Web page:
Diversity, equity and inclusion in events is an essential concept, but knowing where to start can be challenging.
How important is diversity, equity, and inclusion (DEI) to your organization and clients? Probably very, but the DEI landscape has many moving parts. The contention around DEI continues to rise due to the politicization of the concept, making the discussion around DEI in events more important than before.
According to Elliott Ferguson, president and CEO of Destination DC and former chair of Tourism Diversity Matters, the meetings industry is experiencing a generational shift following the pandemic. The importance of DEI in events and all other aspects of business is high on the list of priorities for the new wave of event professionals. “The most prevalent generations in the workforce are Gen Z and millennials,” Ferguson said. “DEI is important and new professionals want to challenge organizations and companies to make it a priority.”
Ferguson is confident in the role that the meetings industry can play. “As we look at some of the changes such as reversal of opportunities for minorities, the industry is probably going to amplify the messaging in terms of the importance of diversity as a whole,” he said.
Ten Ways to Bring Effective Diversity, Equity and Inclusion Into Events
- Connecting with an industry organization is one of the most straightforward approaches available. Tourism Diversity Matters (TDM) is a prime example of an organization that provides data to create more effective DEI strategies.
- Sourcing diverse vendors and services can be a heavy task on its own. Work with vendors and venues that prioritize DEI. Many DMOs, such as Destination DC, have listings of local minority-owned businesses that offer services and suggestions for implementing DEI in events.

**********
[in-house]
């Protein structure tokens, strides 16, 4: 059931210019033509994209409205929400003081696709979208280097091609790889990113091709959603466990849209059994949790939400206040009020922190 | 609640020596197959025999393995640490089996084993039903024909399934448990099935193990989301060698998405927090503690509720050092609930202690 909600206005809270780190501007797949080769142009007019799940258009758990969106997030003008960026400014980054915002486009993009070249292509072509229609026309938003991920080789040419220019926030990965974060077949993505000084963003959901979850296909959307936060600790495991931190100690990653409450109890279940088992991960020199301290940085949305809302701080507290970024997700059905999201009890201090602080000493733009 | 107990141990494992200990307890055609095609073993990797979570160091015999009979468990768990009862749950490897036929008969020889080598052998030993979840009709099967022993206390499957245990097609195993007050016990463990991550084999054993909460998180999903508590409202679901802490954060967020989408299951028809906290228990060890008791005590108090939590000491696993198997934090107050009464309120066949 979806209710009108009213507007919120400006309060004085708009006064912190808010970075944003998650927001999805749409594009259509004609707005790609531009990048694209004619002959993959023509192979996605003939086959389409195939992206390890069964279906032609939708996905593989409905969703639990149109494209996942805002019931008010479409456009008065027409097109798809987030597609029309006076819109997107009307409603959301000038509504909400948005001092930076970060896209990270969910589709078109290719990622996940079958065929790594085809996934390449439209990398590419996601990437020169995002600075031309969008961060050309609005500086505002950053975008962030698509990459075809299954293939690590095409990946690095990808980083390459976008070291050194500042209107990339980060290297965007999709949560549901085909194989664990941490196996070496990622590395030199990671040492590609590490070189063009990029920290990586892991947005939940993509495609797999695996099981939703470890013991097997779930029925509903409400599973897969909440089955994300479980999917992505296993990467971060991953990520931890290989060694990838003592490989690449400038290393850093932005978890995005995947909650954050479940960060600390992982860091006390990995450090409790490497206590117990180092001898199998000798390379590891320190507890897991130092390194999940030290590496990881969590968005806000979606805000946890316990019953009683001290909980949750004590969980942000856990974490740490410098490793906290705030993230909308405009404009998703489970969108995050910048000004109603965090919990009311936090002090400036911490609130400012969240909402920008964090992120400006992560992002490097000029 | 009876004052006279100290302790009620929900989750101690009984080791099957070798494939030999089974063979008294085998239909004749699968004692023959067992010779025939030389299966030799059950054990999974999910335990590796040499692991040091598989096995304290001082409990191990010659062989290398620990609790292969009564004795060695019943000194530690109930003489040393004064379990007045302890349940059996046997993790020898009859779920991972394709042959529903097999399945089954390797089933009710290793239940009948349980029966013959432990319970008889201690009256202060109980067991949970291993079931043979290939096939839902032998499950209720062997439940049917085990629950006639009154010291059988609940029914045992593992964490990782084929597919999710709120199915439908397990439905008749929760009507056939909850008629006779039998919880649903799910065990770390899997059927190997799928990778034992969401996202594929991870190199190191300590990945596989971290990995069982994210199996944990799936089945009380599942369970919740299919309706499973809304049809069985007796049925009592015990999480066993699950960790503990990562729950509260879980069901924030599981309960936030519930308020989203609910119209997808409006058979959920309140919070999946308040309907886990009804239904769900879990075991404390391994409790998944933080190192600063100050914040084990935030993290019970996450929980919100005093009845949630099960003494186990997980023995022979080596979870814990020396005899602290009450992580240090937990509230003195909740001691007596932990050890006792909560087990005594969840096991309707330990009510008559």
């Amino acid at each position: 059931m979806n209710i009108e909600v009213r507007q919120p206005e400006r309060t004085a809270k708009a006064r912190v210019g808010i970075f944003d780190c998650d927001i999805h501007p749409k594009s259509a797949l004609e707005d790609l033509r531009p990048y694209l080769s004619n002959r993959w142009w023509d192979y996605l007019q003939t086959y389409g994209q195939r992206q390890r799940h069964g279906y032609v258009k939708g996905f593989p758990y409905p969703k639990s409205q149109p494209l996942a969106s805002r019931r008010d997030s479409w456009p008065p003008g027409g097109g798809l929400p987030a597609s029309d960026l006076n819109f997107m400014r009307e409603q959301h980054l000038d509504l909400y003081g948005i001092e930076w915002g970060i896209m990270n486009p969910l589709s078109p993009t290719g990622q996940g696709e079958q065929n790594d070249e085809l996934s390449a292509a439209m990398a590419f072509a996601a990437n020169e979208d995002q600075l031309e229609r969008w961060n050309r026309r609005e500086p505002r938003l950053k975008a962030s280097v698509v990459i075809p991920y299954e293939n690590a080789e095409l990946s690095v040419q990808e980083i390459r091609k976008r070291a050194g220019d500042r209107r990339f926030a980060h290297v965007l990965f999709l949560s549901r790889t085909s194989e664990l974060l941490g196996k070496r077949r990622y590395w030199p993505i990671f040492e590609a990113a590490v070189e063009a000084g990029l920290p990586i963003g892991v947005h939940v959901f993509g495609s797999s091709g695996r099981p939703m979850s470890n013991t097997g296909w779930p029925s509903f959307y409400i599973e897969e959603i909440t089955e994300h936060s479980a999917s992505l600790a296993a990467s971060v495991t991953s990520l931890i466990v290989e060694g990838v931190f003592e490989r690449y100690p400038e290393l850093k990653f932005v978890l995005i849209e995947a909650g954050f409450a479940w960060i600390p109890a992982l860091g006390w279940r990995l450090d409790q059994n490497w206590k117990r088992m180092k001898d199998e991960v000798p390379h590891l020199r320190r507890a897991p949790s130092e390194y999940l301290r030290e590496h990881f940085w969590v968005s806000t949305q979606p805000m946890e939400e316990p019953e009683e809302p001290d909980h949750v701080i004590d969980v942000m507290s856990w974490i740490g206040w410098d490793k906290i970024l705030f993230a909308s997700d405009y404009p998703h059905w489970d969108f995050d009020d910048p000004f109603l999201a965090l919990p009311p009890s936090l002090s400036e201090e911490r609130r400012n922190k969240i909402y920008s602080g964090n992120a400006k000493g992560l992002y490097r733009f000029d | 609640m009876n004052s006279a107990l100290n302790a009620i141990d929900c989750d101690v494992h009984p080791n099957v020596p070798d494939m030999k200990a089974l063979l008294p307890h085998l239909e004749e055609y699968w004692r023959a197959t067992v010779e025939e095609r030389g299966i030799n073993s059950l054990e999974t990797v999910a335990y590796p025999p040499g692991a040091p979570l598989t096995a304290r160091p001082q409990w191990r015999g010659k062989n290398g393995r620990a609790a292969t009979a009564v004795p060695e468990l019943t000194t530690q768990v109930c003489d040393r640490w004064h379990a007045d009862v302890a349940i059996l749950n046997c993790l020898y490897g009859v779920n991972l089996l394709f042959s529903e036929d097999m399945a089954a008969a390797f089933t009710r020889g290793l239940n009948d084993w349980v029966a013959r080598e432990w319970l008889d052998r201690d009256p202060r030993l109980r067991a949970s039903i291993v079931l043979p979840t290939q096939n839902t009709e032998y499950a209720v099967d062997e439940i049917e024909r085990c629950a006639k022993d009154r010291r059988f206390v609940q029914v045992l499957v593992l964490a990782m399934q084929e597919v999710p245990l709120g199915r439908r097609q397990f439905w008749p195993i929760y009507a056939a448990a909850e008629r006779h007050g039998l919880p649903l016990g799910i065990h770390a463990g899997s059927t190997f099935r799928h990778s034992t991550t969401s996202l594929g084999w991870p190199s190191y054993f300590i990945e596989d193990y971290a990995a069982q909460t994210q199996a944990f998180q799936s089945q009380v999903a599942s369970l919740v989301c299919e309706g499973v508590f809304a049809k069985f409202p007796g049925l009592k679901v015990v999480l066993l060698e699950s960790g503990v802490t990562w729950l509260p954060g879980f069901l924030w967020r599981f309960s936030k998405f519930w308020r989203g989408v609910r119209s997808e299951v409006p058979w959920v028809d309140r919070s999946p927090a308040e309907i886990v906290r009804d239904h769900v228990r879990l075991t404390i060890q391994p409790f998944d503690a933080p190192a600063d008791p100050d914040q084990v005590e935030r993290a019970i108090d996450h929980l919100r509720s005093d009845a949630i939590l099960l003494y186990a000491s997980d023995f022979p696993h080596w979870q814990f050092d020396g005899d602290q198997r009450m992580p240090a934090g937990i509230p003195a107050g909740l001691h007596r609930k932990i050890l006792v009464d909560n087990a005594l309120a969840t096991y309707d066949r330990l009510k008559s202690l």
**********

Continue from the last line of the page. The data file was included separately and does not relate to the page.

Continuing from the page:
- The hospitality and events workforce is in flux. Take advantage of the numerous hiring platforms designed to build a diverse team. ActivateWork is a platform that helps connect employers with a diverse talent pool through a proprietary screening process.
- Ask attendees the right questions and track KPIs. Registration and surveys should emphasize the importance of diversity, equity and inclusion in events to attendees and avoid asking questions that result in collecting irrelevant analytics.
- Address implicit bias through HR training and education. Doing so will better secure a diverse workforce and leadership while creating an inclusive workplace.
- An organization must make its stance on DEI clear. A well-defined mission and vision statement can create a sense of identity and solidarity among a team and align them with specific goals.
- Communicate a commitment toward DEI with stakeholders and associates internally. “Companies and organizations need to see the importance of this issue, that there will always be a need for it and there’ll be an interest in making sure that it is being discussed,” Ferguson said.
- Strengthen and amplify your organization’s DEI support and messaging. This is more important than ever as DEI comes under attack as the concept becomes more politicized across the U.S.
- Focus on selecting host cities based on a unique and inclusive social climate. Do not ban entire states based on politics. Acknowledge the story of the land where you’re hosting to emphasize diversity, equity and inclusion in events.
- Celebrate each other. Acknowledging and celebrating one another’s differences is an effective way to cultivate support for various communities. Support the different celebrations that take place throughout the year to recognize these communities’ contributions.
Photo credit: Wise Owl Media / Tourism Diversity Matters